This week, a lot of women have been talking about their experience of abortions to mark the anniversary of America’s historic Roe Vs Wade case, which saw abortion become legal. Online, in forums and at conferences, women have been sharing their stories and talking. Talking and talking and talking.
Because that’s what women do, right? We talk. We natter and chatter and gossip and talk, apparently. In the controversial 2006 book The Female Brain, neuropsychiatrist Louann Brizendine claimed that women speak 20,000 words a day, compared with men’s 7,000. There have since been studies to disprove this, but empirical evidence or not, it’s a solid, unshakeable perception.
But not only is it common – surely 70 per cent of Sex And The City was scenes of four women talking – it’s also mocked, ridiculed, undermined. It’s as if we all have a Rovers Return tea-and-fag ability to spew words that are most likely meaningless or infantile or pointless. Because not only are we mocked for talking a lot, but *what* we talk about is also patronised. “Oh, sorry to interrupt, girls – talking about boys, are we?” Er, no. We were talking about house prices and interest rates, but never mind. You only have to think about how we collectively perceive daytime chat shows, which are, for the most part, women talking to women, to understand how little we value and respect conversation amongst women (never mind the Oprahs and Ellens, who are squillionaires and influence entire nations).
I have always, instinctively, wanted to say out loud the things that, inside my head, are like storm clouds or knotted headphone wires that need straightening out
I talk a lot. At school, I was always in trouble for talking too much. At home, I’d ring up huge phone bills. At university, I’d spend hours talking about books and life plans and what to wear on a Saturday night and why I love living by the sea and government policies that affected my student loans.
And so it continues. I talk at length to my mum about her mother. To my best friend about our next career moves or co-workers or the writers we love or the men we love, or Corbyn or T-May or Taylor Swift, or our families or our fears or our fantasies. Several times a week, you’ll find us holed up somewhere warm, normally with wine, or on the phone if needs be, talking.
So, perhaps, the cliché is true. We do talk more. I know I talk a lot with my male friends, but I know I talk far more with my female friends. But the real point is that it doesn’t matter. It’s not a bad thing. In fact, it’s a medicine. Talking untangles my not-yet-formulated thoughts. Like a sculptor chipping away at a block of stone, the more I actually speak, the closer I get to the shape and form of my thoughts and feelings. Talking is how I process. “I just needed to tell someone” is how I begin most difficult thought processes or decisions or tricky circumstances life has thrown my way. When I was a teenager, if I was upset at school, I’d go and find a teacher and talk to them. I have always, instinctively, wanted to say out loud the things that, inside my head, are like storm clouds or knotted headphone wires that need straightening out.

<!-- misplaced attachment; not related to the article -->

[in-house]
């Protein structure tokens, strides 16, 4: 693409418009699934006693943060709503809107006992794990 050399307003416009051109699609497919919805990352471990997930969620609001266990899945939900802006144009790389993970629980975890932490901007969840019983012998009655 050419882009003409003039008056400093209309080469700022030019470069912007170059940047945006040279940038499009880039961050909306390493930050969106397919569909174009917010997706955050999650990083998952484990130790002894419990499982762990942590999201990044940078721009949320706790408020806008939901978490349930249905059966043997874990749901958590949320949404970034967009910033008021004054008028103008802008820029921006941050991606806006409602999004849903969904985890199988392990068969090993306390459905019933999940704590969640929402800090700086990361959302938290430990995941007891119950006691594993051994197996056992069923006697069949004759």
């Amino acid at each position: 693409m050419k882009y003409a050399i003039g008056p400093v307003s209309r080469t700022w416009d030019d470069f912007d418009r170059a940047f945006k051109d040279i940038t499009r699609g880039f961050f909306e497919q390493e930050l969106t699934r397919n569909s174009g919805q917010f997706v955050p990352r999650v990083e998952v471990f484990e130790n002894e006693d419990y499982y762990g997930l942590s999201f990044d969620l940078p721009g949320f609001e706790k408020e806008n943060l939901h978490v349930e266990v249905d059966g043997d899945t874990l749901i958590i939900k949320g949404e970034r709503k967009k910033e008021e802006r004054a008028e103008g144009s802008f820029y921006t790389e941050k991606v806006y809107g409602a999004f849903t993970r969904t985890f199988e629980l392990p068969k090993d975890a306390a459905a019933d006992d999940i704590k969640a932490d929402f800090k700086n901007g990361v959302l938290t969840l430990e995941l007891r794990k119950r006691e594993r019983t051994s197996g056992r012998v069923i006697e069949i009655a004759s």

And, aside from my own personal medication, there’s a lot of research that shows communities of women who talk can effect positive change. The inspiring Karen McCluskey, who works with knife crime and gangs in Glasgow, has often said that if the women – the mothers and the wives and the girlfriends – talk to each other about issues, the community starts to listen. Women talking with each other – from conscious raising in the 1970s to The Everyday Sexism Project – can be a powerful political tool. And nothing indicated the political ramifications of talking women more than Cameron demanding Muslim women in the UK speak English earlier this week. A talking woman is, as one friend put it, a cipher or a political hotbed, indicating just how problematic a woman’s voice can still be.
I walked home from a dinner with friends last night. We’d talked for four hours (and I wasn’t even drinking). When we arrived, the stresses and strains poured out of each us, like curdled milk, difficult to hear, difficult to watch, as friends can’t quite make sense of their shitty day and aren’t quite ready to hear your advice. By the time we had left, the flow of words had become calmer, more thoughtful, more articulate. Deeper thoughts rose to the surface. The difficulty of the day had drifted off and was replaced by a reassuring, have-your-back safe space. Interspersed with book recommendations and bad-date stories and living-arrangement updates, we talked the day out; we made sense of all the thoughts racing through our minds. I left happy and calm and content.
I’m not surprised women talking is undermined, because it’s incredibly empowering. It is our collective power that can start rumours or start revolutions, depending on what we want. So, I will never feel bad about talking, because it doesn’t just help me – it helps all of us.